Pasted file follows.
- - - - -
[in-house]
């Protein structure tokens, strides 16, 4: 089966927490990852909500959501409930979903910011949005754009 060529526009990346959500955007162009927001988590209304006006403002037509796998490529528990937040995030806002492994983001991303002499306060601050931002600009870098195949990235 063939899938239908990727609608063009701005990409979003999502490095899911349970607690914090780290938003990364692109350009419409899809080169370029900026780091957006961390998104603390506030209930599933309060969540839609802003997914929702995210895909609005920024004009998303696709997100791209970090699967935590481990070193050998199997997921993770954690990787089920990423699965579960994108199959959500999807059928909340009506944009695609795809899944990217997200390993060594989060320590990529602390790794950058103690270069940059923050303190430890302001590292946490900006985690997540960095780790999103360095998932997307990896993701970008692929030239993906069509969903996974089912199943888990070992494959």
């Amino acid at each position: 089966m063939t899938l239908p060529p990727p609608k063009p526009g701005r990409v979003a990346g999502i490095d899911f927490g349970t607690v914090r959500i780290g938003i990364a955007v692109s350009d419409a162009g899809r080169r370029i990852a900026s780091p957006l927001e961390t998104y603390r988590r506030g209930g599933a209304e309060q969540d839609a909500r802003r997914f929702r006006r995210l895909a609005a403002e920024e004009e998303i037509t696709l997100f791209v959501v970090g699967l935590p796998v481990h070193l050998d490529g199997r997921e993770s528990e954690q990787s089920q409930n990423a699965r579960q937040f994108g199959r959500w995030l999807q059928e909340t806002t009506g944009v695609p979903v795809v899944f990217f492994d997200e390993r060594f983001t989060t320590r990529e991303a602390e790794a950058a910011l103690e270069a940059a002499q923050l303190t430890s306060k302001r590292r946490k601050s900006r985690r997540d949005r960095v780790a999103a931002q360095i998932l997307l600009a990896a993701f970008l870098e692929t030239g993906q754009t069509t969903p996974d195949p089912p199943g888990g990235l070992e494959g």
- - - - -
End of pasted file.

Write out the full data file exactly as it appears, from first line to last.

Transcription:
[in-house]
């Protein structure tokens, strides 16, 4: 089966927490990852909500959501409930979903910011949005754009 060529526009990346959500955007162009927001988590209304006006403002037509796998490529528990937040995030806002492994983001991303002499306060601050931002600009870098195949990235 063939899938239908990727609608063009701005990409979003999502490095899911349970607690914090780290938003990364692109350009419409899809080169370029900026780091957006961390998104603390506030209930599933309060969540839609802003997914929702995210895909609005920024004009998303696709997100791209970090699967935590481990070193050998199997997921993770954690990787089920990423699965579960994108199959959500999807059928909340009506944009695609795809899944990217997200390993060594989060320590990529602390790794950058103690270069940059923050303190430890302001590292946490900006985690997540960095780790999103360095998932997307990896993701970008692929030239993906069509969903996974089912199943888990070992494959």
């Amino acid at each position: 089966m063939t899938l239908p060529p990727p609608k063009p526009g701005r990409v979003a990346g999502i490095d899911f927490g349970t607690v914090r959500i780290g938003i990364a955007v692109s350009d419409a162009g899809r080169r370029i990852a900026s780091p957006l927001e961390t998104y603390r988590r506030g209930g599933a209304e309060q969540d839609a909500r802003r997914f929702r006006r995210l895909a609005a403002e920024e004009e998303i037509t696709l997100f791209v959501v970090g699967l935590p796998v481990h070193l050998d490529g199997r997921e993770s528990e954690q990787s089920q409930n990423a699965r579960q937040f994108g199959r959500w995030l999807q059928e909340t806002t009506g944009v695609p979903v795809v899944f990217f492994d997200e390993r060594f983001t989060t320590r990529e991303a602390e790794a950058a910011l103690e270069a940059a002499q923050l303190t430890s306060k302001r590292r946490k601050s900006r985690r997540d949005r960095v780790a999103a931002q360095i998932l997307l600009a990896a993701f970008l870098e692929t030239g993906q754009t069509t969903p996974d195949p089912p199943g888990g990235l070992e494959g």